THE classic Italian cookbook has come out in English (translated
by our WebWeaver, Kyle Phillips)! Cappelletti, Saltimbocca alla Romana, Vitello
Tonnato, Gnocchi alla Romana, Cacciucco (Livorno's fiery fish stew), Mamme
Ripiene (stuffed artichokes), Ricciarelli di Siena,
Nocino... They're all here, along with
hundreds of other forgotten delicacies and clever variations on perennial
favorites of the Italian table.
But first, a bit of background:
In 1891, Pellegrino Artusi, a 71-year-old retired silk merchant, gave up on trying to find a publisher for his cookbook, La Scienza in Cucina e L'Arte di Mangiar Bene (The Science of cookery and the Art of Eating Well), and self-published it. It took him four years to sell a thousand copies.
The next edition sold faster, so he increased the print-run of the third. Then, a miracle happened: The book was discovered by the middle class. Sales skyrocketed, and continue undiminished to this day. L'Artusi, as the book is called in Italy, is a household icon, a source of inspiration for generations of cooks, a family heirloom passed from mother to daughter.
Why, you might wonder, would somebody prefer a book by a retired silk merchant to one by a professional chef? For several reasons. First, Artusi wrote his book entirely in Italian - this at a time when most professional chefs were French-trained, and their books were so sprinkled with French terminology that they were (and are) hard for the uninitiated to follow.
Second, Artusi provided his readers with tasty, easy to follow recipes. Though he concentrated on the dishes of his native Romagna and his adopted Tuscany, people throughout the peninsula sent him recipes, and he included those he thought would be accepted nationally to the successive editions of his book. Thus, the cook who leafed through L'Artusi was almost certain to find something that whetted his or her fancy. And, in the mean time, he or she had a collection of clearly written recipes upon which to build, as well as advice on serving combinations and menus. In this sense, as many food historians have pointed out, Artusi laid the foundations for Italian cuisine as we know it.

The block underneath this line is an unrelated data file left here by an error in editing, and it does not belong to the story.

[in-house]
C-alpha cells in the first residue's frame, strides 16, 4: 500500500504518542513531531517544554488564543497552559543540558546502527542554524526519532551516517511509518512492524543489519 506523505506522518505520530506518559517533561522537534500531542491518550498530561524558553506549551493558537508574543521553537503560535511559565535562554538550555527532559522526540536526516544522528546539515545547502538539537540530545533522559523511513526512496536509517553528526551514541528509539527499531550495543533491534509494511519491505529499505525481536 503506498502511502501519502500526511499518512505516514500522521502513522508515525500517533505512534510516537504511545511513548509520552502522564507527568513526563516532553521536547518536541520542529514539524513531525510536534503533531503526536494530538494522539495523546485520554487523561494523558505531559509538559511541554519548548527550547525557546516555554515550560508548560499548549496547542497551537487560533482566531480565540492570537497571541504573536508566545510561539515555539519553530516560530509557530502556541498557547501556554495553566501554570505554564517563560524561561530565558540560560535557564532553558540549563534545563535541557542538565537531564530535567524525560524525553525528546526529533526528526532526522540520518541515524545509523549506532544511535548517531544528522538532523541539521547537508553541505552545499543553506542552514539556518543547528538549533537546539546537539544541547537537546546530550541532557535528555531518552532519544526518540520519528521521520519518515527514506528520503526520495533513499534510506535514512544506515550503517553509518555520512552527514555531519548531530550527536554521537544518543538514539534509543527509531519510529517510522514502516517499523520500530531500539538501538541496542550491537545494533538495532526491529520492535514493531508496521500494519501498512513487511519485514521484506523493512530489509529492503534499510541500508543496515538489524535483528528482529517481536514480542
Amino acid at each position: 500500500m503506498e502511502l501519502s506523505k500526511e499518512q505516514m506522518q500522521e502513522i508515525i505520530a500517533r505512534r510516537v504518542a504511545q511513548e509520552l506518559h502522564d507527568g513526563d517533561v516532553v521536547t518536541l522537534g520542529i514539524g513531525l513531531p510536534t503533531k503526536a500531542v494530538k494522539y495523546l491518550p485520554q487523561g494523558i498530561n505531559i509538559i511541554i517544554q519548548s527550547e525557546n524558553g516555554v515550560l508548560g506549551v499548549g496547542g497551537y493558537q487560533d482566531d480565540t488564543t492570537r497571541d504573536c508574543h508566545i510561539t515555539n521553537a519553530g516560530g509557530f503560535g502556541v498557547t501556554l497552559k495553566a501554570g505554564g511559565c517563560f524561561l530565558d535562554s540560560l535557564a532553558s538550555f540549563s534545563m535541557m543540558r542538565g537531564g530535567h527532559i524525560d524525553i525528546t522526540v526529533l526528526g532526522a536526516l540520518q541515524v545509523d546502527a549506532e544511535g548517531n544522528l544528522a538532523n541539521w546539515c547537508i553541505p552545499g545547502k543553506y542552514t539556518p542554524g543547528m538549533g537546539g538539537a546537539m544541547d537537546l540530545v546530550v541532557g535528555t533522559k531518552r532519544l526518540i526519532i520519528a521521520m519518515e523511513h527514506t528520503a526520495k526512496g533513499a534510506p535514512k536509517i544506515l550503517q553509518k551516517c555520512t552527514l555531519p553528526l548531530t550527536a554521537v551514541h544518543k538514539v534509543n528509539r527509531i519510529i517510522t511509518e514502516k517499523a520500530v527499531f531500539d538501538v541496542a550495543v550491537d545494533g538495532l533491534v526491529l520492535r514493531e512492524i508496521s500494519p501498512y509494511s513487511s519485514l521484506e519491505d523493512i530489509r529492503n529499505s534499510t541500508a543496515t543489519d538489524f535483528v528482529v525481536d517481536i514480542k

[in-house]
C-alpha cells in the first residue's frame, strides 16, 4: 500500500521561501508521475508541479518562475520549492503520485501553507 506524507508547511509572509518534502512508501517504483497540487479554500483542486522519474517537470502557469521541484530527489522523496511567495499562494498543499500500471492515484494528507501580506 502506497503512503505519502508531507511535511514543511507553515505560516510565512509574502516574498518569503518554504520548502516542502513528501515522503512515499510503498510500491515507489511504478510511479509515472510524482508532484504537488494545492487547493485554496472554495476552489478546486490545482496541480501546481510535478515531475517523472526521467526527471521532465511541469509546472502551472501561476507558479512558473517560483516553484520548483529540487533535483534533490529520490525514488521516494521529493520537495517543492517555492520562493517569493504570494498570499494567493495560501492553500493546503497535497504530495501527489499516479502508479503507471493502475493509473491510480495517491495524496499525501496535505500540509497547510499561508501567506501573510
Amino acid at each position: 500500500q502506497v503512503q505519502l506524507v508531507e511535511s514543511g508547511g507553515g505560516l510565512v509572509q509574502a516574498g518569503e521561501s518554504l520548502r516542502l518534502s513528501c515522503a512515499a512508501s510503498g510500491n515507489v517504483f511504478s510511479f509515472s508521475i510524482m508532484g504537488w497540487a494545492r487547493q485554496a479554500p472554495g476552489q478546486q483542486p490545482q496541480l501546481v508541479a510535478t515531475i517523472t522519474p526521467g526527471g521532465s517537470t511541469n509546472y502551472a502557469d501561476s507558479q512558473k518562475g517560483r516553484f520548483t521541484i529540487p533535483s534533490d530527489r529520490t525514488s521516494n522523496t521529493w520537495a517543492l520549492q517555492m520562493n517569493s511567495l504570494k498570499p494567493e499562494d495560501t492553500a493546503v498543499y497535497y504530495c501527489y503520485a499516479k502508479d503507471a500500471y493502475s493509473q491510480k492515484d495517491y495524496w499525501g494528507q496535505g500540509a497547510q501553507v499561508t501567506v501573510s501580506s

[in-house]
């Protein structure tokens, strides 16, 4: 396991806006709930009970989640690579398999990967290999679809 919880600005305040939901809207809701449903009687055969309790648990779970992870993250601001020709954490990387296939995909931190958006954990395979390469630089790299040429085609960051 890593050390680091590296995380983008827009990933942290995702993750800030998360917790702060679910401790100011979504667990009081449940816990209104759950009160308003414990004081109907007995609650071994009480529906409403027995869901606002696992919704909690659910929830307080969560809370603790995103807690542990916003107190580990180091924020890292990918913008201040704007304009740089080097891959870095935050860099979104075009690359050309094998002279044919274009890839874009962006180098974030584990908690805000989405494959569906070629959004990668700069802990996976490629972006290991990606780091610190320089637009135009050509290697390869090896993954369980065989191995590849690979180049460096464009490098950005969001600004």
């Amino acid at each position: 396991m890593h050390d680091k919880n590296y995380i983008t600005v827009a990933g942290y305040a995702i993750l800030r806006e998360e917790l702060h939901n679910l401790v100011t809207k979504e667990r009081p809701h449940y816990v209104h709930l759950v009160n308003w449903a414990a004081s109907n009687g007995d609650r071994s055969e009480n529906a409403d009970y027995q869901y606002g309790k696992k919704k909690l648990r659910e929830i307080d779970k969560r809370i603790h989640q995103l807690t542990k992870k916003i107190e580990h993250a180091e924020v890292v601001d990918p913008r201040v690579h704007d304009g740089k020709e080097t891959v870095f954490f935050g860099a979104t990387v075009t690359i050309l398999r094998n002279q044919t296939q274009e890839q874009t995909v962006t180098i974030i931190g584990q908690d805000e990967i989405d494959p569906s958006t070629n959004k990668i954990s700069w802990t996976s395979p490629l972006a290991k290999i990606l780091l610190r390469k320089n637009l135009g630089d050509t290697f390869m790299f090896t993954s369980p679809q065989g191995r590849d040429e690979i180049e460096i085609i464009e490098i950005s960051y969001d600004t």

The third, and perhaps most important reason for Artusi's continued
popularity, is that the book is fun. Artusi was a bon-vivant, a noted
raconteur, and a celebrated host; he knew many of the leading figures of his
day and read widely in the arts and sciences. Almost half his recipes contain
anecdotes or snippets of advice on subjects as varied as regional dialects and
public health: While you may open the book to find out how to make Minestrone
or a German cake, you will probably read on to find out how Artusi escaped
cholera, or what the Austrian troops who occupied Northern Italy in the 1840's
The Art of Eating Well has just come out, from
Random House. Within its covers you
will find Artusi's recipes faithfully reproduced as he wrote them, with
extensive annotations to help you prepare his dishes as he meant them to
"As it frequently occurs that one finds himself unsure of what dishes to
select when one has to offer a dinner" Artusi wrote, "I thought it well to
provide this appendix, which gives the menus for an elegant dinner for each
month of the year, as well as several menus tailored for specific holidays.
I've omitted desserts because the seasons, with their various fruits, will
council you better than I could. Even if you can't follow these menus to the
letter, they'll at least give you some ideas that will make your selections
A festive spring menu:
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